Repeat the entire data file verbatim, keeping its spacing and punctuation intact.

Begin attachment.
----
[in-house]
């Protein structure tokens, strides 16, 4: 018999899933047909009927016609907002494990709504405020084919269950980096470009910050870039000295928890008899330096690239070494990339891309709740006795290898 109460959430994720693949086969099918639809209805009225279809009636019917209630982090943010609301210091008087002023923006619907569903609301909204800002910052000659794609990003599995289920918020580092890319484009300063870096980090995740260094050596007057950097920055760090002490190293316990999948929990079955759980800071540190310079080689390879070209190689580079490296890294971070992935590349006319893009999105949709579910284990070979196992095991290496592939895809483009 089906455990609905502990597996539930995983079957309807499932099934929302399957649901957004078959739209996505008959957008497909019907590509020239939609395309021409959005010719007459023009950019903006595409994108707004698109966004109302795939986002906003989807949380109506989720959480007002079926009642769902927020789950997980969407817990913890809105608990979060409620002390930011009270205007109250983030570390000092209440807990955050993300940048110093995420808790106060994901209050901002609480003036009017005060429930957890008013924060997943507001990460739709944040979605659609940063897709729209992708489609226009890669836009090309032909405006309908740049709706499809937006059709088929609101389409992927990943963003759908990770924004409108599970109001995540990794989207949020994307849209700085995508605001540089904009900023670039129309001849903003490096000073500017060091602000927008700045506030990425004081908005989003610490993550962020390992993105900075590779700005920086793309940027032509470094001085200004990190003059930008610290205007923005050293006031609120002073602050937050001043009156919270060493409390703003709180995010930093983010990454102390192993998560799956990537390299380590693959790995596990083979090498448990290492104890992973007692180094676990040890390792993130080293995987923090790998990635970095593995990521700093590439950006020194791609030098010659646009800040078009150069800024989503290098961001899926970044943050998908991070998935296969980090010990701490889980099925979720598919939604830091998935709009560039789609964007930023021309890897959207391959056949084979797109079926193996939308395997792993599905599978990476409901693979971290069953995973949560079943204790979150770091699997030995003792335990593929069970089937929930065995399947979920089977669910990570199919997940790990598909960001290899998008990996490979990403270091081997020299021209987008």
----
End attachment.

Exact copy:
[in-house]
């Protein structure tokens, strides 16, 4: 018999899933047909009927016609907002494990709504405020084919269950980096470009910050870039000295928890008899330096690239070494990339891309709740006795290898 109460959430994720693949086969099918639809209805009225279809009636019917209630982090943010609301210091008087002023923006619907569903609301909204800002910052000659794609990003599995289920918020580092890319484009300063870096980090995740260094050596007057950097920055760090002490190293316990999948929990079955759980800071540190310079080689390879070209190689580079490296890294971070992935590349006319893009999105949709579910284990070979196992095991290496592939895809483009 089906455990609905502990597996539930995983079957309807499932099934929302399957649901957004078959739209996505008959957008497909019907590509020239939609395309021409959005010719007459023009950019903006595409994108707004698109966004109302795939986002906003989807949380109506989720959480007002079926009642769902927020789950997980969407817990913890809105608990979060409620002390930011009270205007109250983030570390000092209440807990955050993300940048110093995420808790106060994901209050901002609480003036009017005060429930957890008013924060997943507001990460739709944040979605659609940063897709729209992708489609226009890669836009090309032909405006309908740049709706499809937006059709088929609101389409992927990943963003759908990770924004409108599970109001995540990794989207949020994307849209700085995508605001540089904009900023670039129309001849903003490096000073500017060091602000927008700045506030990425004081908005989003610490993550962020390992993105900075590779700005920086793309940027032509470094001085200004990190003059930008610290205007923005050293006031609120002073602050937050001043009156919270060493409390703003709180995010930093983010990454102390192993998560799956990537390299380590693959790995596990083979090498448990290492104890992973007692180094676990040890390792993130080293995987923090790998990635970095593995990521700093590439950006020194791609030098010659646009800040078009150069800024989503290098961001899926970044943050998908991070998935296969980090010990701490889980099925979720598919939604830091998935709009560039789609964007930023021309890897959207391959056949084979797109079926193996939308395997792993599905599978990476409901693979971290069953995973949560079943204790979150770091699997030995003792335990593929069970089937929930065995399947979920089977669910990570199919997940790990598909960001290899998008990996490979990403270091081997020299021209987008």